John Cotton – Certain Proposals Made by Lord Say, Lord Brooke, and Other Persons of Quality, as Conditions of Their Removing to New England, with Answers Thereto, 1636
- Demand – Lord Say
& others who have poured a ton of money into New England ought to be
allowed to keep their titles here in America but from this point forward, we
shouldn’t be handing them out unless both Houses agree to it.
- Answer – We are grateful to those who have invested in our colony. That money goes a long way to secure our future – physically, spiritually & financially. Everybody thinks of them as great benefactors & sees their acts as gifts from God. The custom of this country is to bestow upon them & their heirs a form of eminency as gentlemen of this country. We don’t call upon people like this to stand for election in our country until they actually move here & join our churches & political institutions. Hereditary temporal powers only have power in the civil laws of some commonwealths. According to the Bible, the authority & power of the father is nowhere communicated, together with his honors, to all his posterity. When God blesses a family with a spirit & gifts fit for government, it would be taking the Lord’s name in vain not to admit him to government, however it should be through elections.
- Demand – The rank
of freeholders will be made up of those who have a decent sized estate &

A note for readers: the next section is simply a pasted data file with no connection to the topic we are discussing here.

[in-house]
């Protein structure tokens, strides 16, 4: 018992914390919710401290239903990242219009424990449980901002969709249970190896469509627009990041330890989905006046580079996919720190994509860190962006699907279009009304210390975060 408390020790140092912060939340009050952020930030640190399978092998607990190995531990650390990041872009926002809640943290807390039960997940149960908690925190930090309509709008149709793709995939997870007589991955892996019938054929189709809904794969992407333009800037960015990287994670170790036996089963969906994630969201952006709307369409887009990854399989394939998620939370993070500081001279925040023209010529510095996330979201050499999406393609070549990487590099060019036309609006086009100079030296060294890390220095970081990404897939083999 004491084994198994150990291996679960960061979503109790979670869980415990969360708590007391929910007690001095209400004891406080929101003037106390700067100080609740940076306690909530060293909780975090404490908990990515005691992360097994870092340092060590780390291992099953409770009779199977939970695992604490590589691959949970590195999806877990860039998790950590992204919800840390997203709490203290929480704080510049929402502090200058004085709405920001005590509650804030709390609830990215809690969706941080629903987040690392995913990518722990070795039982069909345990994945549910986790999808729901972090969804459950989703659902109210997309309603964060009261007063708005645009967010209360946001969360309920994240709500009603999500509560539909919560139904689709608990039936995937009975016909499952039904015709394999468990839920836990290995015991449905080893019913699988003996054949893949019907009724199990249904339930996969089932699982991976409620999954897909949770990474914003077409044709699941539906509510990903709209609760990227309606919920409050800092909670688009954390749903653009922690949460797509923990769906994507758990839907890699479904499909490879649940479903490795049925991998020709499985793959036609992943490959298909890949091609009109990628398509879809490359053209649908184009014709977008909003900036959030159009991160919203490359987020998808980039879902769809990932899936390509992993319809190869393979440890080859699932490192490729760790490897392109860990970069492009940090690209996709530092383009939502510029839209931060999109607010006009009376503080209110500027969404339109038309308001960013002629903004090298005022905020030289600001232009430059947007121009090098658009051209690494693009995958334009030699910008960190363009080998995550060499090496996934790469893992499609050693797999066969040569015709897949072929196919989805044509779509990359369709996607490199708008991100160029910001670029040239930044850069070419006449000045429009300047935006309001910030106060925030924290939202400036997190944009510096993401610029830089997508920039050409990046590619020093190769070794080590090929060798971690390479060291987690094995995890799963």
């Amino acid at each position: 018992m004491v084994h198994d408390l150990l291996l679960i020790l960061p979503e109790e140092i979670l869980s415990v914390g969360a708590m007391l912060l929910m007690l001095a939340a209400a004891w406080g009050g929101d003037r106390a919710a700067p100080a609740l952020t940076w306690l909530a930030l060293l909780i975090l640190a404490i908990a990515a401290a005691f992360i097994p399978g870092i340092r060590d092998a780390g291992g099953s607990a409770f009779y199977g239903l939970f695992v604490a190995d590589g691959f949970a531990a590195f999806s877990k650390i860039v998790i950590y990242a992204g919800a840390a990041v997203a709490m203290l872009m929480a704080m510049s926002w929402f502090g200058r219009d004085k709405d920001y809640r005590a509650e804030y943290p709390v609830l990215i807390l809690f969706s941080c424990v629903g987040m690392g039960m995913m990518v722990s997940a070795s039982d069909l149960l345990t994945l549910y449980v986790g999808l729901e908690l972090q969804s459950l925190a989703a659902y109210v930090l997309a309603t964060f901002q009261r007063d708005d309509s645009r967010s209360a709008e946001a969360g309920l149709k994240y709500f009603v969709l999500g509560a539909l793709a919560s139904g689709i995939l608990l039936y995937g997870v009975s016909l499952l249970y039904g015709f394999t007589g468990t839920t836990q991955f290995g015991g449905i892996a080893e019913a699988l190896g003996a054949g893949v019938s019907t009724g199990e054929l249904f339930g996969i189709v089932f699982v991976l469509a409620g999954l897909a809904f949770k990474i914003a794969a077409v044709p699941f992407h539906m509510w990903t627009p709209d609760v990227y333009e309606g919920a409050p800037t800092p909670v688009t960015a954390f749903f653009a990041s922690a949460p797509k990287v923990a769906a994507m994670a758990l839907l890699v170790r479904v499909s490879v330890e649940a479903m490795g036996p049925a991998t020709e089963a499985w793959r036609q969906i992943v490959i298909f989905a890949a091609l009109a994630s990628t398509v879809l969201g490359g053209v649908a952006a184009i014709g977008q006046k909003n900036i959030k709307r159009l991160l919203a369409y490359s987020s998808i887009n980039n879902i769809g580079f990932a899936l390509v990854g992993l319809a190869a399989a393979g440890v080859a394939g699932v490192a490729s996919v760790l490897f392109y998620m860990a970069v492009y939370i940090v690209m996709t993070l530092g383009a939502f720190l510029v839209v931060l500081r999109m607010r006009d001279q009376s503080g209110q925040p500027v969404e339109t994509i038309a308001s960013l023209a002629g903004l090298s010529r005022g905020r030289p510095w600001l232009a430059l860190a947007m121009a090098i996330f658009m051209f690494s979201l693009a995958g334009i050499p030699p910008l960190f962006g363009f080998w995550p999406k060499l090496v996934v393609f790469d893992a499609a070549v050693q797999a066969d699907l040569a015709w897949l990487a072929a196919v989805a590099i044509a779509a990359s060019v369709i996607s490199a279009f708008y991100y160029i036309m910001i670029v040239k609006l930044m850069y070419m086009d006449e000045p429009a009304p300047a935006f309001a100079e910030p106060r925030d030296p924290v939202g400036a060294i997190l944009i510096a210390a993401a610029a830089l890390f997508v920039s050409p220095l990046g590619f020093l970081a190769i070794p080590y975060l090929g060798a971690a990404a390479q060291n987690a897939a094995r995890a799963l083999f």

those who have contributed to the country either through their money or labors.
- Answer – That’s not the usually practice of New England. With a few exceptions of the very early settlers – all of them freemen, we don’t grant the freeman status to people without them joining an established church. Only out of these freemen do we choose magistrates. The Bible clearly points out that the people should only choose a man to enforce laws if he is a man of God. Bad things would happen otherwise.
- Objection – There
may be many non-religious men that God has endowed with abilities fit for
- Answer – They may be consulted with & employed by governors according to their abilities but they are not to be trusted with established power & authority. There are Biblical examples of this – especially with David & his advisors.
- Objection – The Church’s
power & the Commonwealth’s power aren’t compatible.
- Answer – It’s one thing for the church & its members to submit to a temporal power. But it’s another matter when the occasion arises for these members to be called to choose the form of government, its governors & administrators. If it’s true that only God-fearing Christians are fit for our government, then it’s also true that nobody is fit to be trusted with Christians’ liberties than other Christians. Christians therefore have the right to choose amongst the faithful governors & officials who believe consistently what Christians believe in order to preserve their ability to live Christian lives. We can trust these people to follow the right path. Non-believers may lead good government but may not be trusted to do so consistently & in accordance to God’s will.